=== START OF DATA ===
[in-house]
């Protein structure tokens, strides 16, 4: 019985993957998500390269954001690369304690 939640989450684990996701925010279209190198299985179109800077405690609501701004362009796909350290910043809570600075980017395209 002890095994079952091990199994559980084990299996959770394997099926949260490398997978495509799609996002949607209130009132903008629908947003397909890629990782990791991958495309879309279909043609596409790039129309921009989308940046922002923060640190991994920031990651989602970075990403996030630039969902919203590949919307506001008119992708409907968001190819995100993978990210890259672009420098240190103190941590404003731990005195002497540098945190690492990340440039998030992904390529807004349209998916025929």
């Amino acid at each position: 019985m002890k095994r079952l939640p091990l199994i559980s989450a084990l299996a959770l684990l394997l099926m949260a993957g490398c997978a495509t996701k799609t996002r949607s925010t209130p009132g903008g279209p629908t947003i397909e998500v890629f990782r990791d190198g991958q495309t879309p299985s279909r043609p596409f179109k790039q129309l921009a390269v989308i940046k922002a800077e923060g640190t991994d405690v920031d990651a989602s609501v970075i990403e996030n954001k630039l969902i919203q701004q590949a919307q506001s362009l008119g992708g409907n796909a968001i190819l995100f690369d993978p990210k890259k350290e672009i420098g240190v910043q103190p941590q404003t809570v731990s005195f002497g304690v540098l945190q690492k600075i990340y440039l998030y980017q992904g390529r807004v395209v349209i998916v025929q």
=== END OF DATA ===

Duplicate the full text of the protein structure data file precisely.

[in-house]
């Protein structure tokens, strides 16, 4: 019985993957998500390269954001690369304690 939640989450684990996701925010279209190198299985179109800077405690609501701004362009796909350290910043809570600075980017395209 002890095994079952091990199994559980084990299996959770394997099926949260490398997978495509799609996002949607209130009132903008629908947003397909890629990782990791991958495309879309279909043609596409790039129309921009989308940046922002923060640190991994920031990651989602970075990403996030630039969902919203590949919307506001008119992708409907968001190819995100993978990210890259672009420098240190103190941590404003731990005195002497540098945190690492990340440039998030992904390529807004349209998916025929």
């Amino acid at each position: 019985m002890k095994r079952l939640p091990l199994i559980s989450a084990l299996a959770l684990l394997l099926m949260a993957g490398c997978a495509t996701k799609t996002r949607s925010t209130p009132g903008g279209p629908t947003i397909e998500v890629f990782r990791d190198g991958q495309t879309p299985s279909r043609p596409f179109k790039q129309l921009a390269v989308i940046k922002a800077e923060g640190t991994d405690v920031d990651a989602s609501v970075i990403e996030n954001k630039l969902i919203q701004q590949a919307q506001s362009l008119g992708g409907n796909a968001i190819l995100f690369d993978p990210k890259k350290e672009i420098g240190v910043q103190p941590q404003t809570v731990s005195f002497g304690v540098l945190q690492k600075i990340y440039l998030y980017q992904g390529r807004v395209v349209i998916v025929q």